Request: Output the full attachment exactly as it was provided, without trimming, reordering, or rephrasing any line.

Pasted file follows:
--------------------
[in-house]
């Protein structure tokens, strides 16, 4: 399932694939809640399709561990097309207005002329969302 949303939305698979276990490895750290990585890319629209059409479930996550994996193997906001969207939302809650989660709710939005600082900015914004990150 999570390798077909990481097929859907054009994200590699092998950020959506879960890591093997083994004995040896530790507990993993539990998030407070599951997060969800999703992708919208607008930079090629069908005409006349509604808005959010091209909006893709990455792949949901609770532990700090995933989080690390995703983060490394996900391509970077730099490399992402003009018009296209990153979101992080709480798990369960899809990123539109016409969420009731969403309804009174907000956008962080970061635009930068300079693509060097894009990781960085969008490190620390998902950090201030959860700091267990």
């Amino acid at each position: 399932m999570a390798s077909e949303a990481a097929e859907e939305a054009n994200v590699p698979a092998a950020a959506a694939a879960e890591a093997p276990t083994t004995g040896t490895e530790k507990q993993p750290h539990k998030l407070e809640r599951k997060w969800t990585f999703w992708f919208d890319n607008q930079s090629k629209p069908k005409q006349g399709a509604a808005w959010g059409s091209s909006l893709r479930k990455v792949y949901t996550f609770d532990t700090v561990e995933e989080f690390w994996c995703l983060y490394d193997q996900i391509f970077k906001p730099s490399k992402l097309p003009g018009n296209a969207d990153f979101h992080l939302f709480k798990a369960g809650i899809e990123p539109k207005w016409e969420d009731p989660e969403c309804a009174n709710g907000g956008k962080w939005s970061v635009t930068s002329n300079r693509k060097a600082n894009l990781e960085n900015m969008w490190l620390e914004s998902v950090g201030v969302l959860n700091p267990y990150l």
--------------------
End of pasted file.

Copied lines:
[in-house]
């Protein structure tokens, strides 16, 4: 399932694939809640399709561990097309207005002329969302 949303939305698979276990490895750290990585890319629209059409479930996550994996193997906001969207939302809650989660709710939005600082900015914004990150 999570390798077909990481097929859907054009994200590699092998950020959506879960890591093997083994004995040896530790507990993993539990998030407070599951997060969800999703992708919208607008930079090629069908005409006349509604808005959010091209909006893709990455792949949901609770532990700090995933989080690390995703983060490394996900391509970077730099490399992402003009018009296209990153979101992080709480798990369960899809990123539109016409969420009731969403309804009174907000956008962080970061635009930068300079693509060097894009990781960085969008490190620390998902950090201030959860700091267990």
């Amino acid at each position: 399932m999570a390798s077909e949303a990481a097929e859907e939305a054009n994200v590699p698979a092998a950020a959506a694939a879960e890591a093997p276990t083994t004995g040896t490895e530790k507990q993993p750290h539990k998030l407070e809640r599951k997060w969800t990585f999703w992708f919208d890319n607008q930079s090629k629209p069908k005409q006349g399709a509604a808005w959010g059409s091209s909006l893709r479930k990455v792949y949901t996550f609770d532990t700090v561990e995933e989080f690390w994996c995703l983060y490394d193997q996900i391509f970077k906001p730099s490399k992402l097309p003009g018009n296209a969207d990153f979101h992080l939302f709480k798990a369960g809650i899809e990123p539109k207005w016409e969420d009731p989660e969403c309804a009174n709710g907000g956008k962080w939005s970061v635009t930068s002329n300079r693509k060097a600082n894009l990781e960085n900015m969008w490190l620390e914004s998902v950090g201030v969302l959860n700091p267990y990150l």